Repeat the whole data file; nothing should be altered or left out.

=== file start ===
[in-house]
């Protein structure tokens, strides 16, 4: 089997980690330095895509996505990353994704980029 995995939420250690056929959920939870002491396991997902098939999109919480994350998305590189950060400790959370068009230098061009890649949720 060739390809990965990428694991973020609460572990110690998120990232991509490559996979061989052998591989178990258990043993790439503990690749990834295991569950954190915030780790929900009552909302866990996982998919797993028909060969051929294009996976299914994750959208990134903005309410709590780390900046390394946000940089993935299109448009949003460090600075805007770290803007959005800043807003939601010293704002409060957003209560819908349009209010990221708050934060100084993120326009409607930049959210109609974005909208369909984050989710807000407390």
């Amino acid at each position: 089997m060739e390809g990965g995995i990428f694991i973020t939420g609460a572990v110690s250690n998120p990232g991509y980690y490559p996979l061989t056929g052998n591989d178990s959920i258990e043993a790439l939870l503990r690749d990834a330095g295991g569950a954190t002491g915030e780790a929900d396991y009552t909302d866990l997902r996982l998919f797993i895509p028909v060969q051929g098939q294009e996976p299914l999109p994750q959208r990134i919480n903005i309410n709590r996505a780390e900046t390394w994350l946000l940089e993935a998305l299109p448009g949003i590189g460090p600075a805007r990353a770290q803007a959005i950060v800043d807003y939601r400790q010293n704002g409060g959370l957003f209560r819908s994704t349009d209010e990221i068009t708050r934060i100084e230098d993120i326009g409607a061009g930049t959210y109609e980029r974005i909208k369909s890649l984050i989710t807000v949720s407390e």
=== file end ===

[in-house]
């Protein structure tokens, strides 16, 4: 089997980690330095895509996505990353994704980029 995995939420250690056929959920939870002491396991997902098939999109919480994350998305590189950060400790959370068009230098061009890649949720 060739390809990965990428694991973020609460572990110690998120990232991509490559996979061989052998591989178990258990043993790439503990690749990834295991569950954190915030780790929900009552909302866990996982998919797993028909060969051929294009996976299914994750959208990134903005309410709590780390900046390394946000940089993935299109448009949003460090600075805007770290803007959005800043807003939601010293704002409060957003209560819908349009209010990221708050934060100084993120326009409607930049959210109609974005909208369909984050989710807000407390």
């Amino acid at each position: 089997m060739e390809g990965g995995i990428f694991i973020t939420g609460a572990v110690s250690n998120p990232g991509y980690y490559p996979l061989t056929g052998n591989d178990s959920i258990e043993a790439l939870l503990r690749d990834a330095g295991g569950a954190t002491g915030e780790a929900d396991y009552t909302d866990l997902r996982l998919f797993i895509p028909v060969q051929g098939q294009e996976p299914l999109p994750q959208r990134i919480n903005i309410n709590r996505a780390e900046t390394w994350l946000l940089e993935a998305l299109p448009g949003i590189g460090p600075a805007r990353a770290q803007a959005i950060v800043d807003y939601r400790q010293n704002g409060g959370l957003f209560r819908s994704t349009d209010e990221i068009t708050r934060i100084e230098d993120i326009g409607a061009g930049t959210y109609e980029r974005i909208k369909s890649l984050i989710t807000v949720s407390e």